Bank Of Japan Holds Off From Further Stimulus Despite Economic Woes

by: Markit

Bank of Japan holds off from further stimulus despite economic woes

Official data confirmed the poor start to the year suffered by Japan's manufacturers. Data from the Ministry of Economics, Trade and Industry (METI) recorded a 1.0% drop in manufacturing output over the first quarter, corroborating Nikkei PMI data which have shown a deterioration in business conditions in the sector.

Although output rose 3.8% in March, the improvement failed to fully offset the 5.3% decline seen in February. The PMI data also suggest the March upturn in the volatile official data is merely noise in a downward trend. The 'flash' reading of the PMI for April slipped to 48.0, its lowest since January 2013.

The official data also showed a 2.1% drop in goods shipments over the first quarter as a whole, which was the largest drop since the second quarter of 2014.

Inflation data meanwhile disappointed. Consumer prices fell 0.1% on a year ago in March, with core inflation (stripping out food but not oil) down 0.3% and registering the steepest decline for three years.

Much of Japan's woes can be traced to the exchange rate, which has appreciated sharply over the past six months despite stimulus measures from the Bank of Japan, which included the surprise move to negative interest rates in Japan. The appreciating yen has hit exports (the flash PMI showed the largest drop in export volumes since 2012) while simultaneously pulling down inflation by bringing down prices for imported goods.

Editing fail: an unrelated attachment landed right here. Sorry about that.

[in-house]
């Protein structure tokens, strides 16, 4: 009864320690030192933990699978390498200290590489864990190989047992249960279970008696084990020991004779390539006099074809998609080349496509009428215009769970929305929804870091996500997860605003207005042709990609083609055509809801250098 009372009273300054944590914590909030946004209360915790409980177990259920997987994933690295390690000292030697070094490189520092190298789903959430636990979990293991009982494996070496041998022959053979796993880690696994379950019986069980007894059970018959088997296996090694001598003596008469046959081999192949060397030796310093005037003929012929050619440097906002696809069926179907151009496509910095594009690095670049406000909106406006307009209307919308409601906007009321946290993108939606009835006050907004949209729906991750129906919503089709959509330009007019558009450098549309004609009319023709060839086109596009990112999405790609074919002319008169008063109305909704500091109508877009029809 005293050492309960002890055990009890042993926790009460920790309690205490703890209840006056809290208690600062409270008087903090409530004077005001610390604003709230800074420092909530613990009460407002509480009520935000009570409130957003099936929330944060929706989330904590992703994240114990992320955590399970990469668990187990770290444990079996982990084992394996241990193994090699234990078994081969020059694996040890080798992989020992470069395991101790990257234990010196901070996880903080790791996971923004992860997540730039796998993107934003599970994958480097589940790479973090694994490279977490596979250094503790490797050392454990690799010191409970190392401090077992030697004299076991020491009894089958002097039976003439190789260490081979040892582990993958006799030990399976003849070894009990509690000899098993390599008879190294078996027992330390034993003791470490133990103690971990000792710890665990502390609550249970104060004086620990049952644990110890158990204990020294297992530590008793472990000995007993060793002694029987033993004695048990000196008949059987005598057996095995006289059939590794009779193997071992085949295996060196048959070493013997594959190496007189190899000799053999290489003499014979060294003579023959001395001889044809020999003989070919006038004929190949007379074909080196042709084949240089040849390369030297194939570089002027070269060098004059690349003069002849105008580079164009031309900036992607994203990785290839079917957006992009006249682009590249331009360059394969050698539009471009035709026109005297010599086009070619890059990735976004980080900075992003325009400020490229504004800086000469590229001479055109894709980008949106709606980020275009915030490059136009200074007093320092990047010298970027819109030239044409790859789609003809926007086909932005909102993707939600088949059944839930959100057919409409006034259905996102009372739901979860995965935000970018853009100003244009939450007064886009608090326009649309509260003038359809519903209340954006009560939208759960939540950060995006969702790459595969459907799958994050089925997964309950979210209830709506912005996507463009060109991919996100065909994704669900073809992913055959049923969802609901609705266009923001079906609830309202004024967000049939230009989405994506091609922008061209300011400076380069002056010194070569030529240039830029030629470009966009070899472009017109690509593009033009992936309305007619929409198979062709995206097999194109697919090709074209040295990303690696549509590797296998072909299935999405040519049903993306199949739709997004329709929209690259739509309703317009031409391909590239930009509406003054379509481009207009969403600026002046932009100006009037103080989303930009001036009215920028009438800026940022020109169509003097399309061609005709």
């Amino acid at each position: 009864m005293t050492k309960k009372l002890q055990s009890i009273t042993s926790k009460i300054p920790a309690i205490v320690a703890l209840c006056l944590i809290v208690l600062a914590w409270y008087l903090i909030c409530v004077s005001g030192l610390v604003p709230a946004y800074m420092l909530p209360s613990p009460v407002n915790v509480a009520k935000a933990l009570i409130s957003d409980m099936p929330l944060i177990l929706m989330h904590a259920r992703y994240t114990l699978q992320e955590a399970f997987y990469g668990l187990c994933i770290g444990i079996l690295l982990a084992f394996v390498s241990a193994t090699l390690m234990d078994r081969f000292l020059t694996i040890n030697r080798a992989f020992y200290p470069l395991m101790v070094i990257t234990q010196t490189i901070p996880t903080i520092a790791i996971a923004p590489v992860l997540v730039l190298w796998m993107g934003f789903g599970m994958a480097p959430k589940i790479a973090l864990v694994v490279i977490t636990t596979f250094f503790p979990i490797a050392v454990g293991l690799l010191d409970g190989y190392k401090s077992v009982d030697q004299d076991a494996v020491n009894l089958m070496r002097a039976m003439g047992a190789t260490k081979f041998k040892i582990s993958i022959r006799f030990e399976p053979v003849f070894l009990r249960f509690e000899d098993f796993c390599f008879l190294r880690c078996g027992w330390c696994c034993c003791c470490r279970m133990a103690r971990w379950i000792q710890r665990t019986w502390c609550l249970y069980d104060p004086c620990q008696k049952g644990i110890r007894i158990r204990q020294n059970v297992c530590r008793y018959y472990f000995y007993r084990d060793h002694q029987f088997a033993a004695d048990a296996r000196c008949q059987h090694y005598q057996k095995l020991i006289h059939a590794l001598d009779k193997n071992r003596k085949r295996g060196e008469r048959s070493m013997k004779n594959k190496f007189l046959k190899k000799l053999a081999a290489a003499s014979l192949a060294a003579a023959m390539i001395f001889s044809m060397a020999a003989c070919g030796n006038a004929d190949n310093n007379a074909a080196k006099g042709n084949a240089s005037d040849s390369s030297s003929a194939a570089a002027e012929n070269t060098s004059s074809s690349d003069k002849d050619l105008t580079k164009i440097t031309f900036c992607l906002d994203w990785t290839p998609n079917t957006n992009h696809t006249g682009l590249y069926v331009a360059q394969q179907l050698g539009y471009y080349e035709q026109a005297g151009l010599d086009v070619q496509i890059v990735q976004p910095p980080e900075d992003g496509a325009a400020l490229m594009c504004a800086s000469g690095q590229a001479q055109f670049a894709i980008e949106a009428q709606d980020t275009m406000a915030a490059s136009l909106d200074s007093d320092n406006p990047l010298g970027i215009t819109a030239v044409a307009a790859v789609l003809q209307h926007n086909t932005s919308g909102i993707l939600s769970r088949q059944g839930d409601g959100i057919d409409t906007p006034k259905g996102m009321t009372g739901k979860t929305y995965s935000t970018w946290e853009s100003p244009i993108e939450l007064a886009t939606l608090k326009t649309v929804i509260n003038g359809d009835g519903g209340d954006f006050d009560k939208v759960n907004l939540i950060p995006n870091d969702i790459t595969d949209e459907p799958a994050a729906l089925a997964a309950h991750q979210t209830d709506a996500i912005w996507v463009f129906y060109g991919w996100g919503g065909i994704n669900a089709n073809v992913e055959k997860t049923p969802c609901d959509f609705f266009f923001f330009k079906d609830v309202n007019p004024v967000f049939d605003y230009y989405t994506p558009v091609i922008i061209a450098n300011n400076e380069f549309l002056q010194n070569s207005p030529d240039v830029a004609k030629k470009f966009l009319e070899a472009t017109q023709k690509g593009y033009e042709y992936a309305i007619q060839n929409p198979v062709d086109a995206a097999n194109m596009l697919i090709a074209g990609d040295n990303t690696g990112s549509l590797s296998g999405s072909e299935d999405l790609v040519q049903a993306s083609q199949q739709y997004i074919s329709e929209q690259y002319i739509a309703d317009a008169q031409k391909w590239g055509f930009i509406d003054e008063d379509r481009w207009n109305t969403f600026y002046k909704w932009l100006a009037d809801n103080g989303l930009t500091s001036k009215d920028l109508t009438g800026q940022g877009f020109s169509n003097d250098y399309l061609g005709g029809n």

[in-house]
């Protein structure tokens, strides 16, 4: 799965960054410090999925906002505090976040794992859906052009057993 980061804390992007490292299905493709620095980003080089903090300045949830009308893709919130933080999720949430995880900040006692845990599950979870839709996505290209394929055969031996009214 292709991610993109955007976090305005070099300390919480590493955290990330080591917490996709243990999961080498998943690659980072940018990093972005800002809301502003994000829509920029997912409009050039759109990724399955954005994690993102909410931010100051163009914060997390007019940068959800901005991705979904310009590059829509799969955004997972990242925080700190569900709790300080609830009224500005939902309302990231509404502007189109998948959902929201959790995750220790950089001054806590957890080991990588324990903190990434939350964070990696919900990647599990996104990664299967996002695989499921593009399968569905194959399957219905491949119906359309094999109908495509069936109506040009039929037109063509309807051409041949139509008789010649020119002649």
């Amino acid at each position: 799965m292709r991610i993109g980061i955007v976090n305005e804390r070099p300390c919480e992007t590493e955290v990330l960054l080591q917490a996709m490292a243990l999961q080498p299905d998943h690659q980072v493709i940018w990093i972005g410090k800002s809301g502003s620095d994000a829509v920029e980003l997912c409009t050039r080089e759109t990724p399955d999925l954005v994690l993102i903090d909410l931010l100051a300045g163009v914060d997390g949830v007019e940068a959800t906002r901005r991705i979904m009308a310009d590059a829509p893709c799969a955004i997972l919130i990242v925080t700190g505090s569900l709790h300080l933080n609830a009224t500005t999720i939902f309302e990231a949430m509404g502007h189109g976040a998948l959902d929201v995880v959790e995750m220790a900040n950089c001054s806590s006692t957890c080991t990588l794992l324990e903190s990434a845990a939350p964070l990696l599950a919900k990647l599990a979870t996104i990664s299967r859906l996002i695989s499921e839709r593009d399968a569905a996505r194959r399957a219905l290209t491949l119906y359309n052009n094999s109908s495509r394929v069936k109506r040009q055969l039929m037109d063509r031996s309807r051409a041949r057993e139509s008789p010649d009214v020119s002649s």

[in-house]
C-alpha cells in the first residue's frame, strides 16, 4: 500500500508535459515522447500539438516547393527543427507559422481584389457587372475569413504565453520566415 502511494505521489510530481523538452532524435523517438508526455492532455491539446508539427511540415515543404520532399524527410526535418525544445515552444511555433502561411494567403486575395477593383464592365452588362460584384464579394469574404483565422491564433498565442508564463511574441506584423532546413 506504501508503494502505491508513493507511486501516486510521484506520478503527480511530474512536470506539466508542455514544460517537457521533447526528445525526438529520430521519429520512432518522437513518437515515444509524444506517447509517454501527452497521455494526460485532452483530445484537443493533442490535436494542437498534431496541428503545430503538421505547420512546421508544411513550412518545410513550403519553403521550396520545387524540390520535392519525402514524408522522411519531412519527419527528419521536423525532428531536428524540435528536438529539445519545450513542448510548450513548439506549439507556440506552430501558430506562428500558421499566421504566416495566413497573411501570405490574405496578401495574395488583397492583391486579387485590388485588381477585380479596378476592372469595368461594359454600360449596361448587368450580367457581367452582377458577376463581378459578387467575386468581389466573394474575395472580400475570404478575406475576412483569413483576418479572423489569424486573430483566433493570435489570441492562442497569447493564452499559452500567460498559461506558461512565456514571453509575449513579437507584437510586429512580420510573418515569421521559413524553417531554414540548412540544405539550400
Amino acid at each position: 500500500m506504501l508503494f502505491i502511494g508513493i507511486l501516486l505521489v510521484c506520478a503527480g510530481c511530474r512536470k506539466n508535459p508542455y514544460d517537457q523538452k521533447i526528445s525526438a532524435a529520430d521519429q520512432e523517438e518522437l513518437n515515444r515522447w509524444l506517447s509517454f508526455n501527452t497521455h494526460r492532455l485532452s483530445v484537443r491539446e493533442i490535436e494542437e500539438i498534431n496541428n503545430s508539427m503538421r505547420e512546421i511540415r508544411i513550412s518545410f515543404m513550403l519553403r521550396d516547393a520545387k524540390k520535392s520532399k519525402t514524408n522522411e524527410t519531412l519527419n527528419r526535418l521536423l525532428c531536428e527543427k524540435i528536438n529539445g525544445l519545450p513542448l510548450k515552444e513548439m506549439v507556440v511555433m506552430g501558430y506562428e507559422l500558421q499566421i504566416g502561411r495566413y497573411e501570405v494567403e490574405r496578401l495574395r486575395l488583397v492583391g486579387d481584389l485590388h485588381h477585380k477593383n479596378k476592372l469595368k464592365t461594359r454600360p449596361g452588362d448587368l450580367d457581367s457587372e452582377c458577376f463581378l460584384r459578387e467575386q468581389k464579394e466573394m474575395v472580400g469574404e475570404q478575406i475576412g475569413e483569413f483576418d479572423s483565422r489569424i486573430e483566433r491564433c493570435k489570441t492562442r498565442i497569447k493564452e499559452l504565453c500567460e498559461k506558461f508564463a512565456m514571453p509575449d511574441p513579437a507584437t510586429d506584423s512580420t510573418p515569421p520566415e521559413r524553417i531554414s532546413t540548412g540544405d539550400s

The decision by the Bank of Japan to hold policy at its April meeting, therefore, surprised the markets, leading to a further 2% surge in the yen. The central bank appears to be either hoping that business confidence is set to revive on the back of prior stimulus measures, or is perhaps keen to avoid micro-measures, preferring less frequent policy 'bazookas' such as January's introduction of negative interest rates. The latter seems more likely, as the bank is also revising down its current fiscal year growth forecast from 1.5% to 1.2%.

Manufacturing output*

*uses April manufacturing PMI Output Flash Index

Strengthening yen

Sources for charts: Nikkei, Markit, Thomson Reuters Datastream.